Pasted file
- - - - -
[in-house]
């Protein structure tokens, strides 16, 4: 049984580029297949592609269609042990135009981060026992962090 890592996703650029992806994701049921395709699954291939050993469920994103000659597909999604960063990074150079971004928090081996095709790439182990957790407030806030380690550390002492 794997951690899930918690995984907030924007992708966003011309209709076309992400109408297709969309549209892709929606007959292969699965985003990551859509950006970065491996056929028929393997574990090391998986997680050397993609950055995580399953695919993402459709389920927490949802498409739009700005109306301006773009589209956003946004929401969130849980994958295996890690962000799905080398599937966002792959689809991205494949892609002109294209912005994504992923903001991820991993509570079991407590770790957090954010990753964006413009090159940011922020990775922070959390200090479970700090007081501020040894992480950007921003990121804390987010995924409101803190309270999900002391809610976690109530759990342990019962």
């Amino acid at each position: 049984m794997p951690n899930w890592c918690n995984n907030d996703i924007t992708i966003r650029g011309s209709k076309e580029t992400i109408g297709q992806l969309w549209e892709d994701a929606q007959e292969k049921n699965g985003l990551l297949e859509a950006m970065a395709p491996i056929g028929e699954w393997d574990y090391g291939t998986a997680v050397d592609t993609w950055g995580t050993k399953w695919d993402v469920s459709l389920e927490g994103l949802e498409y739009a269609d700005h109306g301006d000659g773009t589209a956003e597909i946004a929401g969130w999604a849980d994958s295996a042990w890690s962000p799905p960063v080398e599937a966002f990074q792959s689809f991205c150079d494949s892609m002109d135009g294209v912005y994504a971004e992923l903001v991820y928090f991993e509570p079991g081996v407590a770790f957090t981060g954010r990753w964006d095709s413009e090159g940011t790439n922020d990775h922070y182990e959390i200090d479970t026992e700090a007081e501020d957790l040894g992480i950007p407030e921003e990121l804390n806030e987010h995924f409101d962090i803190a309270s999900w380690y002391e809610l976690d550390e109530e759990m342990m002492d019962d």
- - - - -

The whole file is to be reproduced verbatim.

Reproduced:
[in-house]
């Protein structure tokens, strides 16, 4: 049984580029297949592609269609042990135009981060026992962090 890592996703650029992806994701049921395709699954291939050993469920994103000659597909999604960063990074150079971004928090081996095709790439182990957790407030806030380690550390002492 794997951690899930918690995984907030924007992708966003011309209709076309992400109408297709969309549209892709929606007959292969699965985003990551859509950006970065491996056929028929393997574990090391998986997680050397993609950055995580399953695919993402459709389920927490949802498409739009700005109306301006773009589209956003946004929401969130849980994958295996890690962000799905080398599937966002792959689809991205494949892609002109294209912005994504992923903001991820991993509570079991407590770790957090954010990753964006413009090159940011922020990775922070959390200090479970700090007081501020040894992480950007921003990121804390987010995924409101803190309270999900002391809610976690109530759990342990019962």
């Amino acid at each position: 049984m794997p951690n899930w890592c918690n995984n907030d996703i924007t992708i966003r650029g011309s209709k076309e580029t992400i109408g297709q992806l969309w549209e892709d994701a929606q007959e292969k049921n699965g985003l990551l297949e859509a950006m970065a395709p491996i056929g028929e699954w393997d574990y090391g291939t998986a997680v050397d592609t993609w950055g995580t050993k399953w695919d993402v469920s459709l389920e927490g994103l949802e498409y739009a269609d700005h109306g301006d000659g773009t589209a956003e597909i946004a929401g969130w999604a849980d994958s295996a042990w890690s962000p799905p960063v080398e599937a966002f990074q792959s689809f991205c150079d494949s892609m002109d135009g294209v912005y994504a971004e992923l903001v991820y928090f991993e509570p079991g081996v407590a770790f957090t981060g954010r990753w964006d095709s413009e090159g940011t790439n922020d990775h922070y182990e959390i200090d479970t026992e700090a007081e501020d957790l040894g992480i950007p407030e921003e990121l804390n806030e987010h995924f409101d962090i803190a309270s999900w380690y002391e809610l976690d550390e109530e759990m342990m002492d019962d």